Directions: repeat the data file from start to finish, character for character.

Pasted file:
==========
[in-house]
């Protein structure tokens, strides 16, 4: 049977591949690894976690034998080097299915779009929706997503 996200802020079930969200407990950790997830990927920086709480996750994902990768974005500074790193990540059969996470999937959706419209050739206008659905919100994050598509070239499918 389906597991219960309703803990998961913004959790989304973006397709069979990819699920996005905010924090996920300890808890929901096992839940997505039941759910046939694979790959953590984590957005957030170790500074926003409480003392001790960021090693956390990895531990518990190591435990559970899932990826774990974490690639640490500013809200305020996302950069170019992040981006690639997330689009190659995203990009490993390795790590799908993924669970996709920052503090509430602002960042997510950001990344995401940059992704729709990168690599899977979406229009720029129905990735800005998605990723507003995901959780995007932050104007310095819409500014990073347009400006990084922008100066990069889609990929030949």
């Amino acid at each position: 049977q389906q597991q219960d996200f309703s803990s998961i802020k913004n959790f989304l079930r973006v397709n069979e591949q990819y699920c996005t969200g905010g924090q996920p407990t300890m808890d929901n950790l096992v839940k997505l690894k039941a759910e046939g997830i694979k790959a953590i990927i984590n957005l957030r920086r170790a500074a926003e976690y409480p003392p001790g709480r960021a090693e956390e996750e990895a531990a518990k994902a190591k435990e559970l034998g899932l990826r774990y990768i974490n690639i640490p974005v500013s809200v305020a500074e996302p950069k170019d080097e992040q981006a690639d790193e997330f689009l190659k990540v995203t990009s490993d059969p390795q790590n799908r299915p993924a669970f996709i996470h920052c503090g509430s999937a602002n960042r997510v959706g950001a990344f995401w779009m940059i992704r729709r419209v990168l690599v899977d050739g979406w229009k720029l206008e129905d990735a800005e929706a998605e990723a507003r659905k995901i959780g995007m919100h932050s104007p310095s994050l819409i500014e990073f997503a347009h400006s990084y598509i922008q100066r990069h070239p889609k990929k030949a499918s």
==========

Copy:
[in-house]
């Protein structure tokens, strides 16, 4: 049977591949690894976690034998080097299915779009929706997503 996200802020079930969200407990950790997830990927920086709480996750994902990768974005500074790193990540059969996470999937959706419209050739206008659905919100994050598509070239499918 389906597991219960309703803990998961913004959790989304973006397709069979990819699920996005905010924090996920300890808890929901096992839940997505039941759910046939694979790959953590984590957005957030170790500074926003409480003392001790960021090693956390990895531990518990190591435990559970899932990826774990974490690639640490500013809200305020996302950069170019992040981006690639997330689009190659995203990009490993390795790590799908993924669970996709920052503090509430602002960042997510950001990344995401940059992704729709990168690599899977979406229009720029129905990735800005998605990723507003995901959780995007932050104007310095819409500014990073347009400006990084922008100066990069889609990929030949």
């Amino acid at each position: 049977q389906q597991q219960d996200f309703s803990s998961i802020k913004n959790f989304l079930r973006v397709n069979e591949q990819y699920c996005t969200g905010g924090q996920p407990t300890m808890d929901n950790l096992v839940k997505l690894k039941a759910e046939g997830i694979k790959a953590i990927i984590n957005l957030r920086r170790a500074a926003e976690y409480p003392p001790g709480r960021a090693e956390e996750e990895a531990a518990k994902a190591k435990e559970l034998g899932l990826r774990y990768i974490n690639i640490p974005v500013s809200v305020a500074e996302p950069k170019d080097e992040q981006a690639d790193e997330f689009l190659k990540v995203t990009s490993d059969p390795q790590n799908r299915p993924a669970f996709i996470h920052c503090g509430s999937a602002n960042r997510v959706g950001a990344f995401w779009m940059i992704r729709r419209v990168l690599v899977d050739g979406w229009k720029l206008e129905d990735a800005e929706a998605e990723a507003r659905k995901i959780g995007m919100h932050s104007p310095s994050l819409i500014e990073f997503a347009h400006s990084y598509i922008q100066r990069h070239p889609k990929k030949a499918s």